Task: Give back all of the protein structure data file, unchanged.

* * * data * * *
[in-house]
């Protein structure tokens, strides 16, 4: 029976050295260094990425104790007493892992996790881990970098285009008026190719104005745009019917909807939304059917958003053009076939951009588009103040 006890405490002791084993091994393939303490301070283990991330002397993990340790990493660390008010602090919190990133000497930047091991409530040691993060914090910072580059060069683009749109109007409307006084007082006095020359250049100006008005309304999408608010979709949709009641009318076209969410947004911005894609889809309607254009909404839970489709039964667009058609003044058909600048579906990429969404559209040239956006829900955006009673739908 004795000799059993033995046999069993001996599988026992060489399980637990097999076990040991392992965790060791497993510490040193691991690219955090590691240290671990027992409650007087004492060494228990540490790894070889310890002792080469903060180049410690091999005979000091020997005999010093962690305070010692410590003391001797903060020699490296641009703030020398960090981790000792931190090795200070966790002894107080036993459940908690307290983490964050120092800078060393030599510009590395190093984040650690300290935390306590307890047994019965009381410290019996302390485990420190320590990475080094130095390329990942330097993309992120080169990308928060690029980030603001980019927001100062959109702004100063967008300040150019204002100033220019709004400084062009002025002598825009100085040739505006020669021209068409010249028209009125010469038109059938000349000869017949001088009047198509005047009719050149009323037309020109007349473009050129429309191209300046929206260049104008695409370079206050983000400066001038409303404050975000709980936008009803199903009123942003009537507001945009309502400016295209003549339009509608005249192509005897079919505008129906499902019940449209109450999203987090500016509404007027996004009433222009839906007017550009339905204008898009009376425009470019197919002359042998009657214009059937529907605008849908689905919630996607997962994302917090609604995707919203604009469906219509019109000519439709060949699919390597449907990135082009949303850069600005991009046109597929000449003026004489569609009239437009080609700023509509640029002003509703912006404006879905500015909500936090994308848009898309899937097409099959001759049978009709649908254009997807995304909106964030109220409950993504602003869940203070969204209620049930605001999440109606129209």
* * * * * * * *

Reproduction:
[in-house]
């Protein structure tokens, strides 16, 4: 029976050295260094990425104790007493892992996790881990970098285009008026190719104005745009019917909807939304059917958003053009076939951009588009103040 006890405490002791084993091994393939303490301070283990991330002397993990340790990493660390008010602090919190990133000497930047091991409530040691993060914090910072580059060069683009749109109007409307006084007082006095020359250049100006008005309304999408608010979709949709009641009318076209969410947004911005894609889809309607254009909404839970489709039964667009058609003044058909600048579906990429969404559209040239956006829900955006009673739908 004795000799059993033995046999069993001996599988026992060489399980637990097999076990040991392992965790060791497993510490040193691991690219955090590691240290671990027992409650007087004492060494228990540490790894070889310890002792080469903060180049410690091999005979000091020997005999010093962690305070010692410590003391001797903060020699490296641009703030020398960090981790000792931190090795200070966790002894107080036993459940908690307290983490964050120092800078060393030599510009590395190093984040650690300290935390306590307890047994019965009381410290019996302390485990420190320590990475080094130095390329990942330097993309992120080169990308928060690029980030603001980019927001100062959109702004100063967008300040150019204002100033220019709004400084062009002025002598825009100085040739505006020669021209068409010249028209009125010469038109059938000349000869017949001088009047198509005047009719050149009323037309020109007349473009050129429309191209300046929206260049104008695409370079206050983000400066001038409303404050975000709980936008009803199903009123942003009537507001945009309502400016295209003549339009509608005249192509005897079919505008129906499902019940449209109450999203987090500016509404007027996004009433222009839906007017550009339905204008898009009376425009470019197919002359042998009657214009059937529907605008849908689905919630996607997962994302917090609604995707919203604009469906219509019109000519439709060949699919390597449907990135082009949303850069600005991009046109597929000449003026004489569609009239437009080609700023509509640029002003509703912006404006879905500015909500936090994308848009898309899937097409099959001759049978009709649908254009997807995304909106964030109220409950993504602003869940203070969204209620049930605001999440109606129209």